Take logos. Pick a color, image, and font you like, and go for it, right? I’m afraid not. There is a lot of data out there on the science and psychology of how our brains process logos. There are examples of logo “fails” out there, as well. Consider the uproar over AirBnB’s logo that many thought evoked genitalia. Or the raised eyebrows when Google changed their color scheme to one similar to Microsoft’s palate. Just search for “logo fails” online to get an idea of how a seemingly innocent logo can go horribly wrong. I haven’t linked them here, because they would need a trigger warning, as many of the worst examples can be interpreted as some sort of sexual innuendo or genitalia. Searchers, be warned.

It always makes good business sense to use professional designers when you have the option, just as it makes sense to use professional writers for copywriting and professional photographers for photography. After all, if you have the chance to get something right the first time, it saves you time and money to do so. Rebranding can be difficult and costly, although sometimes rebranding is necessary. Having a designer review your design (whether logo, WordPress, blog, or other) could possibly help you from missing the mark.

How does Ask a Designer work, and is it really free? It’s super easy—almost like designers had a hand in it! Know what I mean? First, you go to the website or app and enter your question. Next Ask a Designer will assign your question to the appropriate type of designer in their network. Within 48 hours, they’ll get back to you with feedback or an answer to your design question.

While Ask a Designer is available to anyone to use, the website suggests it is especially helpful for developers, teams, junior designers, and business and product owners. They suggest, “Think of us as peer-review in your pocket.” The team at Ask a Designer will provide feedback on specific projects such as websites, logos, and portfolios, as well as answer general questions.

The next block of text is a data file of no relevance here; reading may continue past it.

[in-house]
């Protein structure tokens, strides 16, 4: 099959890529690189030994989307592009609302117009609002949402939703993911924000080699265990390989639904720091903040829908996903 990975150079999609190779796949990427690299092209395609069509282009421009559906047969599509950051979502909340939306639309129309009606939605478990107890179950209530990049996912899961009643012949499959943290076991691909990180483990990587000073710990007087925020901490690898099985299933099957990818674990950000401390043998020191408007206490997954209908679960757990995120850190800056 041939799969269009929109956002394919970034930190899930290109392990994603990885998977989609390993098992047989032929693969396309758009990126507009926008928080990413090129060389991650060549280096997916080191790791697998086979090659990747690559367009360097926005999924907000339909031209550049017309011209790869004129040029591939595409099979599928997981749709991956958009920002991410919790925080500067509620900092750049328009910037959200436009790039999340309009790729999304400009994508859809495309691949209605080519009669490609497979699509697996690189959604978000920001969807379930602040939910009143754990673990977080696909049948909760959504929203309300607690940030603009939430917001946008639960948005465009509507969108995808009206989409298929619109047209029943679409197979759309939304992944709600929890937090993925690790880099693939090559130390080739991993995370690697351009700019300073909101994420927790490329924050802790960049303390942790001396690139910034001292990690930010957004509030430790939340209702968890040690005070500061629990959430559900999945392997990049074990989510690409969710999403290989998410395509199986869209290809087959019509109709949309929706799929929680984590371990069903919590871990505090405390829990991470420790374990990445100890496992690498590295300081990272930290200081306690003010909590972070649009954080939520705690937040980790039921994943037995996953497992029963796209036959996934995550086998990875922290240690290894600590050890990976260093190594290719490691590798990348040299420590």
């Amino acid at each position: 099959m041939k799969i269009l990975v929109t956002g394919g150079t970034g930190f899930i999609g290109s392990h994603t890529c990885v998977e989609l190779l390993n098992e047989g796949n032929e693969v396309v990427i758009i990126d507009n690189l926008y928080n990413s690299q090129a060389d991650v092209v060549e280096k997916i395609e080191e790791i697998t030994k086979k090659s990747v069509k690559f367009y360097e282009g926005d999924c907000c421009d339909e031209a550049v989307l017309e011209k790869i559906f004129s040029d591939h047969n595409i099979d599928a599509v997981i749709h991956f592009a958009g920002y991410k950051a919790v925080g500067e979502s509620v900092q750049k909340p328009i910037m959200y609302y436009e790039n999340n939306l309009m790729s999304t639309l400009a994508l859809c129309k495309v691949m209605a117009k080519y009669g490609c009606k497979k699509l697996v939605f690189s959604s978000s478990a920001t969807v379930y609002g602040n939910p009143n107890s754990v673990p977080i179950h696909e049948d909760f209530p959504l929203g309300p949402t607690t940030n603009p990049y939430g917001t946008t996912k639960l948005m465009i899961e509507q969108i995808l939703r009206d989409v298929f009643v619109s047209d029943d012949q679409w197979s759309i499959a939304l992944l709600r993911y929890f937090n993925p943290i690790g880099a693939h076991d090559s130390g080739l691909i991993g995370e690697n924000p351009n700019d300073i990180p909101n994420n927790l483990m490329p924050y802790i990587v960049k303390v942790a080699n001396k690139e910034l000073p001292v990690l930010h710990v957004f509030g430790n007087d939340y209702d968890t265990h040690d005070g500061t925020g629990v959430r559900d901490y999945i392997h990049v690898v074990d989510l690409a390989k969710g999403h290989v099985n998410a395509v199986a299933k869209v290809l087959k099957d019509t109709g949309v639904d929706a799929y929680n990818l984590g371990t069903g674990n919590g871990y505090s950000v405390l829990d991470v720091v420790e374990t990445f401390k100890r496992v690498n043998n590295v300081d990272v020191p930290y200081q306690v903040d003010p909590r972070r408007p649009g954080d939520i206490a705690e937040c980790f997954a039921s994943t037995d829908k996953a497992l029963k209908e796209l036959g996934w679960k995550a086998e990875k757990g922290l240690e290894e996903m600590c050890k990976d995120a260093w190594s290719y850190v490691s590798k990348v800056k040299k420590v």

Examples of questions on their website give a good idea of the scope of questions they’ll answer, and include the type of feedback they provide. Sample questions include:

  • “How do I choose colors for dark mode?”
  • “I’d love feedback on a logo for a restaurant.”
  • “I’m an industrial design student and I’d like to move into automotive design. What are some resources that can get me to where I need to be?”
  • “Please send me some feedback on [website link].”
  • “How can I use my brand fonts on my website?”
  • “I’m a full stack software engineer. Are there any resources you could suggest for me to level up my design or UX skills?”

Ask a Designer is new, and so they currently list 2 design experts, each with 20 or more years of experience in their fields. They promise to add more “desig-nerds” soon. It may sound too good to be true, but from what they state on their website, this expert design review service is free. Considering the other excellent tools out there with some free components out there for business, it is possible that this is true. Whether they will add a more in-depth paid version is yet to be seen. In any case, it’s worth trying out the app or website for your burning design questions and reviews.